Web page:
Meat and Poultry Inspection: Background and Selected Issues
Publication Date: January 2009
Publisher(s): Library of Congress. Congressional Research Service
The U.S. Department of Agriculture's (USDA's) Food Safety and Inspection Service (FSIS) must inspect most meat, poultry, and processed egg products for safety, wholesomeness, and labeling. Federal inspectors or their state counterparts are present at all times in virtually all slaughter plants and for at least part of each day in establishments that further process meat and poultry products. Debate has ensued for decades over whether this system, first designed in the early 1900s, has kept pace with changes in the food production and marketing industries. Among the issues that the 110th Congress could be asked to examine are:
Is enough being done to address longstanding concerns about naturally occurring microbiological contamination? In 1996, FSIS added a sweeping new system known as Hazard Analysis and Critical Control Point (HACCP) -- essentially plant-specific contamination prevention plans -- on top of the traditional "sight-, smell-, and touch-based" inspection system. Past bills, proposing to clarify USDA's use of pathogen performance standards, could be reintroduced.
Does FSIS have adequate funding and resources, and/or should industry pay more for inspection? FSIS inspection is mainly funded through USDA's annual appropriation. Congress has denied successive Administrations' proposals to impose new user fees. Separately, USDA announced that in April 2007, it would start introducing a new "risk based inspection system" aimed at shifting some existing resources from processing plants (not yet slaughter facilities) and products that pose relatively lower safety risks to others posing relatively higher risks.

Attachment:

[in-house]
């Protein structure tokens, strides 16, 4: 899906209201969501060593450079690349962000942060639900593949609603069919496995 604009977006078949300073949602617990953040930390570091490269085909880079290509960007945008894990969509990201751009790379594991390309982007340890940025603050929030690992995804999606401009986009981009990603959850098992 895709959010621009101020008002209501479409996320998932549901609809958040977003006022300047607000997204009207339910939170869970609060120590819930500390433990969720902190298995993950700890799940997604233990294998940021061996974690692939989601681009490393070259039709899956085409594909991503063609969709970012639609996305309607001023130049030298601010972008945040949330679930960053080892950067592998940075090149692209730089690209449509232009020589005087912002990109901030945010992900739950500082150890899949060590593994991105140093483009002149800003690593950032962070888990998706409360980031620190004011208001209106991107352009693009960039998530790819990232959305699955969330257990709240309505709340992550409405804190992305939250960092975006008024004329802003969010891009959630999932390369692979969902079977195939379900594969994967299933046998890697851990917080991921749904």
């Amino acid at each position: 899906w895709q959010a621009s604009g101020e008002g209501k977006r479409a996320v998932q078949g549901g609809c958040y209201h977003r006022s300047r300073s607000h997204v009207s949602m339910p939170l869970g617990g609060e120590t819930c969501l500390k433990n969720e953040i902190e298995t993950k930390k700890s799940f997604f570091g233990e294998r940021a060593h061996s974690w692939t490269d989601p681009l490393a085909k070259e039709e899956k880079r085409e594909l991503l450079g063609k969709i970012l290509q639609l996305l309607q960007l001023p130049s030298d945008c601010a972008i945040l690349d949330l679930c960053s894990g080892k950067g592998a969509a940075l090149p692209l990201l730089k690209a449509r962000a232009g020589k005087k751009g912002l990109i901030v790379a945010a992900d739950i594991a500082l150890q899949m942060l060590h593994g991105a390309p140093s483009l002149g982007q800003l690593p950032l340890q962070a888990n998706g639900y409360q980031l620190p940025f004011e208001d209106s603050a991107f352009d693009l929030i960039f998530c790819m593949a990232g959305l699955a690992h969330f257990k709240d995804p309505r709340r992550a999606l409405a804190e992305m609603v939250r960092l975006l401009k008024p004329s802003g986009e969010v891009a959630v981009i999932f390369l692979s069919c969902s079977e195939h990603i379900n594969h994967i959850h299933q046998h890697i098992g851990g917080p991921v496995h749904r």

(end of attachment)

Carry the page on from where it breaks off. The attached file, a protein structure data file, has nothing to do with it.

Should state-inspected meat and poultry products be allowed in interstate commerce? Bills to lift the longstanding ban on such shipments could be offered.
Should USDA be given more authority to recall suspect meat and poultry products? Bills to broaden recall authority also could be offered, as in the past.
Is legislation needed to improve the ability to trace animals, meat, and poultry products? Past bills, to require a system for tracing all federally inspected meat and poultry from the live animal through processing to the ultimate consumer, or, alternatively, to establish differing nationwide livestock identification systems for animal disease purposes only, could be reintroduced.
Should Congress further address animal welfare? Proposed bills (H.R. 661; S. 394) are pending that would require the immediate euthanization of nonambulatory livestock and that would ban their use for human food. Separately, H.R. 503 and S. 311 would ban horse slaughter for human consumption.
Should U.S. food safety responsibilities be consolidated under a single agency? Companion bills did not advance in the 109th Congress, but there is continued interest in them in the 110th Congress, where H.R. 1148 and S. 654, to create a single food agency, have been introduced.